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Tuesday, 11th August 2020
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Global trends in corporate tax and VAT rates Back  
This year‚€ôs KPMG Corporate and Indirect Tax Rate Survey provides evidence of the continuing downward trend in corporate tax rates worldwide. It also suggests that some governments may contemplate making up tax revenue shortfalls by increasing indirect taxes.
KPMG Tax Rate Survey 2007
This survey provides a useful summary of corporate and indirect tax rates around the world. The survey has been run every year since 1993. It now covers 92 countries, including all member countries of the OECD and EU, 19 countries in the Asia-Pacific region and 19 Latin American countries. It compares corporate tax rates each January back to 1993, thus providing a 15 year record. For the first time, the survey also includes information on VAT, Goods and Services Taxes (‚€ėGST‚€ô) and similar turnover taxes which we will refer to collectively as VAT.

Key Findings
Competition between countries to attract and retain foreign investment is continuing to drive down corporate tax rates across the world. Meanwhile, VAT appears to be playing an increasingly important role in the revenue-gathering strategies of many countries. If this trend takes hold, it will have major implications for companies, their tax strategies, resources and their accounting systems.

It is difficult to draw definitive conclusions from a review of headline VAT rates due to the prevalence of special rates and exceptions which many countries apply to VAT regimes. To date, VAT rates have generally remained steady and, in Europe, the focus has been more towards modernisation of VAT. However, with falling corporate tax rates, VAT is becoming steadily more important as a source of revenue.

Following the Irish model?
On the corporate tax side, the survey shows that corporate tax rates worldwide continue to fall. Although Ireland continues to have one of the lowest rates in developed countries, more and more countries seem to be following Ireland‚€ôs lead in this regard. In particular, many of the newer EU Member States have taken significant strides, for example, Bulgaria‚€ôs corporate tax rate is only 10% and Poland has halved its rate from 38% to 19% in the last 10 years. Hungary, Lithuania, Latvia, Romania and the Slovak Republic also have rates well below the EU average of 24% and the global average rate of 26.8%. These average rates compare with an EU and global average rate of 38% fifteen years ago.

There are signs that the rate of decline is slowing, or has at least paused. Last years reduction by 0.4% is significantly less than the major year-on-year reductions that we saw in the late 1990‚€ôs and early 2000‚€ôs. The overall EU average is considerably lower than that of Asia Pacific (just over 30%) and Latin America (28%). Conversely, the average VAT rate in the EU is higher at 19.5% than the average in Asia/Pacific (10.8%) or in Latin America (14.2%).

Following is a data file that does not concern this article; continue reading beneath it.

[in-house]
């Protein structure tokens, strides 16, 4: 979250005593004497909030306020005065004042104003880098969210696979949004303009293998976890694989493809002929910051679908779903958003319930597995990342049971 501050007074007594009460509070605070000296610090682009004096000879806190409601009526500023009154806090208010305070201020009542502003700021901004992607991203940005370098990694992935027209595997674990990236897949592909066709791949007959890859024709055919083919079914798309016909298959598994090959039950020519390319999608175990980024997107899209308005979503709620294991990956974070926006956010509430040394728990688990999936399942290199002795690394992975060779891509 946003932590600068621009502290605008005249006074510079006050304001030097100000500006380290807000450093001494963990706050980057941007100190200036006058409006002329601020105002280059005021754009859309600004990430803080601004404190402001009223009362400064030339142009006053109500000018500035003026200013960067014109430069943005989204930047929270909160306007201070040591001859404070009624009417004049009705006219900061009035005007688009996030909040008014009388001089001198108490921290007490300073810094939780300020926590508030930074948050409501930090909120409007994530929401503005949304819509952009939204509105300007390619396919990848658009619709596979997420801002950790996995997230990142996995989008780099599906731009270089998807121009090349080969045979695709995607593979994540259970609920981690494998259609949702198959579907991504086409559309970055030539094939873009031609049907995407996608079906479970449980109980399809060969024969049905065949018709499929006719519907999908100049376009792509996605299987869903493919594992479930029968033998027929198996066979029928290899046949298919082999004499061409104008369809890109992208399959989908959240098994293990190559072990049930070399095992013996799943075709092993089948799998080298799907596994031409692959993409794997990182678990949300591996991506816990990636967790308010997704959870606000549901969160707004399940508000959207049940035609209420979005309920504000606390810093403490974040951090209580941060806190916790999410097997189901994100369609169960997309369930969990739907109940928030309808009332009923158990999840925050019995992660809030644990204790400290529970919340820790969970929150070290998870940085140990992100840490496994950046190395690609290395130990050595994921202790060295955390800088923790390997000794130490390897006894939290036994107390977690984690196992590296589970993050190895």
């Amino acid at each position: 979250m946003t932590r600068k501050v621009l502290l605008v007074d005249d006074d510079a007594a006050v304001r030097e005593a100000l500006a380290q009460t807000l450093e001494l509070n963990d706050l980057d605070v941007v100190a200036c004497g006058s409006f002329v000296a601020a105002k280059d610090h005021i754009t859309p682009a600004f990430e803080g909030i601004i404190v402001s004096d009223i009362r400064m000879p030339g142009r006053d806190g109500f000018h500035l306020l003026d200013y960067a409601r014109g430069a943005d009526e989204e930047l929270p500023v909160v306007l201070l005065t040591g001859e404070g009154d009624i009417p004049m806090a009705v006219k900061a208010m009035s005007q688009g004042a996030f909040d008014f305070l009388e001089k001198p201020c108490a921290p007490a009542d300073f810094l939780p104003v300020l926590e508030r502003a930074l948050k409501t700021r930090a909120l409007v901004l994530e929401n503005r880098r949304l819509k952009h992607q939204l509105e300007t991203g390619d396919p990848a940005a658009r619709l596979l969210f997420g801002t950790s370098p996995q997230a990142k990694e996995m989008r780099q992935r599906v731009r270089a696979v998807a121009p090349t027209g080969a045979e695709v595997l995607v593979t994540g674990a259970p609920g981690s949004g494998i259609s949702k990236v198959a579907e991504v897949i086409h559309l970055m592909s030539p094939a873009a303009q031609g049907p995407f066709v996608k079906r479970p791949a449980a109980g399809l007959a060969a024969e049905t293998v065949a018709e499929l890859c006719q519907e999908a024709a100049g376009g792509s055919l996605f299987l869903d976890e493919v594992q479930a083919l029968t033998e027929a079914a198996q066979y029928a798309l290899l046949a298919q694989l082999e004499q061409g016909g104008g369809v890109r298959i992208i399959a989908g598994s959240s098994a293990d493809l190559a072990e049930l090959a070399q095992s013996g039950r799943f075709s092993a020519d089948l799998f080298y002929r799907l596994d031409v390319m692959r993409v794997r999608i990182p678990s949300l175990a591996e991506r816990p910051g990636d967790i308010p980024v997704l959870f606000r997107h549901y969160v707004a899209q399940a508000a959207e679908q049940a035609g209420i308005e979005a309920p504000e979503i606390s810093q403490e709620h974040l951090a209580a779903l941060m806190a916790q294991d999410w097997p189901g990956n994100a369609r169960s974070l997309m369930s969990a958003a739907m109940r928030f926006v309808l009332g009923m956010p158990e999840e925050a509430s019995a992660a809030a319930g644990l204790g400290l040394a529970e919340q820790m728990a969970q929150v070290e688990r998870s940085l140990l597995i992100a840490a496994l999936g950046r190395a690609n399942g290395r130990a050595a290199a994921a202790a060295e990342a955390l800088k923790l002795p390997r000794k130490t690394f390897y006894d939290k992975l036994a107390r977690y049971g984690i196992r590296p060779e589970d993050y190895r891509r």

Ireland, with one of the lowest corporate tax rates, has among the higher VAT rates in the EU, in joint fifth position with Belgium and Portugal.

Irish experience of low corporate tax rates has been remarkably positive. Economic growth was generated and supported by the reduction in rates which resulted in total tax revenue as a percentage of Gross Domestic Product continuing to rise. This rise was heavily dependent on capital taxes from the property sector including capital gains tax and stamp duty, with top rates of stamp duty higher than they were 20 years ago.

Tax revenue from the property sector has slowed in recent times and, if this continues, the government may need to look to other sources. On the face of it, increases in the VAT rate may seem like a means of compensating for lost revenue from direct tax but the inflationary impact is likely to make this a difficult road.

Trends for the future?
In Europe, corporate tax competition still seems to be influencing policy makers with rate reductions planned or under consideration in the UK, Germany and Spain. Given the international competition we now face, both in the EU and elsewhere, Ireland will have to renew and enhance its focus on attracting and retaining inward investment to maintain growth levels and to expand the tax base. Reliance solely on growth generated by existing investment is unlikely to be adequate. For copies of the report, contact: taxmonitor@ kpmg.ie

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